All things ICT and mobile germane to the base of the pyramid

Three Steps to Jumpstart Mobile Finance: Step 1 – Researching smallholders’ financial behavior to help them transition to mobile payments

Editor’s note: This is the first of a three-part series that will run this month, laying out three steps for embedding mobile money into agriculture development at the BoP. Click here for part two and part three. Something exciting is happening in agriculture – and in mobile money. Upcoming research by The Technical Centre for Agriculture and Rural Cooperation (CTA) will reveal that there is a race among large commodity buyers to have the fastest speed of payments to their smallholder farmers. At CTA’s recent Revolutionising Finance for Agri-Value Chains conference in Nairobi, the GSMA – the apex organization for 850+ mobile network operators worldwide – agreed, declaring that transitioning payments to farmers from cash to mobile is a huge opportunity for mobile financial service providers. Other organizations such as Rockefeller Foundation, MasterCard Foundation and USAID are also looking at this intersection of agriculture and mobile money. Last year, USAID even committed to including language in all its grant and contract solicitations to accelerate the use of mobile and electronic payments globally. It’s becoming increasingly clear that cash payment schemes are obsolete in the 21st century. By definition they present a value chain efficiency gap deserving of a designed intervention...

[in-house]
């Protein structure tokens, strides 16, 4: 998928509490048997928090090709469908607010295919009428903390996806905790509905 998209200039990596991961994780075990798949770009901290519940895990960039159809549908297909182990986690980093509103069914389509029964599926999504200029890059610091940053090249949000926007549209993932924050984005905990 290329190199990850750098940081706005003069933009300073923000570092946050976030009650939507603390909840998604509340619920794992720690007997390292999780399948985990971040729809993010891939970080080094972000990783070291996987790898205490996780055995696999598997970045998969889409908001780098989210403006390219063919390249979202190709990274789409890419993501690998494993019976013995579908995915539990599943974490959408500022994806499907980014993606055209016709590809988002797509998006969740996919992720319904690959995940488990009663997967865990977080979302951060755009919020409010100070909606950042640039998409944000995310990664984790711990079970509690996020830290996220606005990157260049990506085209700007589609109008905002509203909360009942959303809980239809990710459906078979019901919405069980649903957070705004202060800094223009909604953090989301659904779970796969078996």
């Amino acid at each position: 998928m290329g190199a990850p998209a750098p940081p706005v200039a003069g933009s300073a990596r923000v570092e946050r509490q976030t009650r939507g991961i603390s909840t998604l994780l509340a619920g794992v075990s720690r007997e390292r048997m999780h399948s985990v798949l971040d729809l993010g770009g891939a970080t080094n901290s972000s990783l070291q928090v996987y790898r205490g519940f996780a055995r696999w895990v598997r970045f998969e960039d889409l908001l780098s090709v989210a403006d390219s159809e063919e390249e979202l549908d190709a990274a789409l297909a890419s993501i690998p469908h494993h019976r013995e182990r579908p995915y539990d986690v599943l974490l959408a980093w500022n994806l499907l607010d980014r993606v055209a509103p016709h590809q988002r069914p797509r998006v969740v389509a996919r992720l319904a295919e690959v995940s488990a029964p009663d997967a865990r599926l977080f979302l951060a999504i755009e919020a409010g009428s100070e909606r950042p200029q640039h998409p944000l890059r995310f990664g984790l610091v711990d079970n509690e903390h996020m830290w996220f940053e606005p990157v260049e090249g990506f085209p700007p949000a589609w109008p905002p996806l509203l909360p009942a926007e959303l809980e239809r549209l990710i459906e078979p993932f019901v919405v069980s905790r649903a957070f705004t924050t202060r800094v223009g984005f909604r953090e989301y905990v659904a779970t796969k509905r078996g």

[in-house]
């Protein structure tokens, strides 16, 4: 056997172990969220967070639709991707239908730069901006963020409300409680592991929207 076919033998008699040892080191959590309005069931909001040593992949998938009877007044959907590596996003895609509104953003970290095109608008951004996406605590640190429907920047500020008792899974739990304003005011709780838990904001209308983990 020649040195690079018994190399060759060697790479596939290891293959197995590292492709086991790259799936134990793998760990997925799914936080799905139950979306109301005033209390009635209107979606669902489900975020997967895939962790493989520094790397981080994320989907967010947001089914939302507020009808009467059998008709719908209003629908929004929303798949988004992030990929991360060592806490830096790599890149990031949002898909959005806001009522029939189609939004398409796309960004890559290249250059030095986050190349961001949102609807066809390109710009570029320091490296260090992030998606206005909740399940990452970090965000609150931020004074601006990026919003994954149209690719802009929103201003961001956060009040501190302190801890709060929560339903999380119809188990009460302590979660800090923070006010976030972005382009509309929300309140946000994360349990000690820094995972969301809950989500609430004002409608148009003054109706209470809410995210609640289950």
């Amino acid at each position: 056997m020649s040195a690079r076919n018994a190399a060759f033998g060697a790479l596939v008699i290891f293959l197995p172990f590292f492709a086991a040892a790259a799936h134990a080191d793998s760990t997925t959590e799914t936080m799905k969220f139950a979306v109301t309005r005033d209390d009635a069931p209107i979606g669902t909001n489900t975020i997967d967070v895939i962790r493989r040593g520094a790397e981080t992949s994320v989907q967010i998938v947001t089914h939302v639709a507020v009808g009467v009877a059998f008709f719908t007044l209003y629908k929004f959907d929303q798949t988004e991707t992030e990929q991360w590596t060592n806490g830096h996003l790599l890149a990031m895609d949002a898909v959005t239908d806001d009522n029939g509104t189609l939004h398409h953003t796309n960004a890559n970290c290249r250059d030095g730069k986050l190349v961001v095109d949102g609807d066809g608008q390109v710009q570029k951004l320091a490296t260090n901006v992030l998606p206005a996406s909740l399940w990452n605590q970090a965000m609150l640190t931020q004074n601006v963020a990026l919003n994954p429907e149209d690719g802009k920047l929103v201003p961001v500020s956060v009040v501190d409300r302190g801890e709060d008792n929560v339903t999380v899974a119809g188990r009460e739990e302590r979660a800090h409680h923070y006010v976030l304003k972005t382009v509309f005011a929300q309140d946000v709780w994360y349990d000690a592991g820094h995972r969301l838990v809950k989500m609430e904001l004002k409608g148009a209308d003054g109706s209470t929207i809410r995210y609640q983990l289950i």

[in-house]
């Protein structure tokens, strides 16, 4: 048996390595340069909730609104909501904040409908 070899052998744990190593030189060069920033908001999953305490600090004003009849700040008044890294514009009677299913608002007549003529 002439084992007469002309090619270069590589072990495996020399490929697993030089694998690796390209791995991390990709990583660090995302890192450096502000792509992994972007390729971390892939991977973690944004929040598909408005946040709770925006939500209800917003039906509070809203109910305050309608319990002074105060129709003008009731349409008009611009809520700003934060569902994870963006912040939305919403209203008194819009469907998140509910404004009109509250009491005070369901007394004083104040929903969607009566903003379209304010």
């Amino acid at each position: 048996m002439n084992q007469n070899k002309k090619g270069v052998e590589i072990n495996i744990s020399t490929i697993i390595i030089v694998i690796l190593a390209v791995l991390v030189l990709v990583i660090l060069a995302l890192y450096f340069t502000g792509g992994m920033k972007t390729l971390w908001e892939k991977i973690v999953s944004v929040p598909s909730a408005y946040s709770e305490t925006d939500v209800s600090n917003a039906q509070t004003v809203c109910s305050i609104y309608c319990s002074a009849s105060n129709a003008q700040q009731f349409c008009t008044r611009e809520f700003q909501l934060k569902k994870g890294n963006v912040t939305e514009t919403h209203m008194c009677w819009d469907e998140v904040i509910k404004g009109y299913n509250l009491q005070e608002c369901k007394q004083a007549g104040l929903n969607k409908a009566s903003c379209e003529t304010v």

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Three Steps to Jumpstart Agriculture Mobile Payments: Step 3 – Overcoming farmers’ illiteracy, financial illiteracy and lack of trust

ditor’s note: This is the final post in a three-part series that began two weeks ago, laying out three steps for embedding mobile money into agriculture development at the BoP. Click here for part one and part two. The first and second blogs respectively introduced the need to conduct behavioral research into how people use cash as a preamble to forming strategic alliances, and some suggestions on how to form and manage those partnerships. The third step, as I detail in this post, considers the need to overcome illiteracy, financial illiteracy and, perhaps most importantly, a lack of trust by embedding mobile payments by large buyers to farmers into agricultural value chains. Farmers are often unable to read and/or are unfamiliar with the numerous forms required to open bank accounts. They usually live nowhere near a financial institution and, in many other respects, have been otherwise disenfranchised from formal economic activity for generations. Nevertheless, research has shown a consistent pattern of interest on the part of farmers to learn how to receive and send mobile money. Herein lies an opportunity for the agricultural partner in a strategic alliance to leverage its status as a trusted intermediary to promote awareness and...
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2015 – The Breakout Year for Agriculture Digital Payments?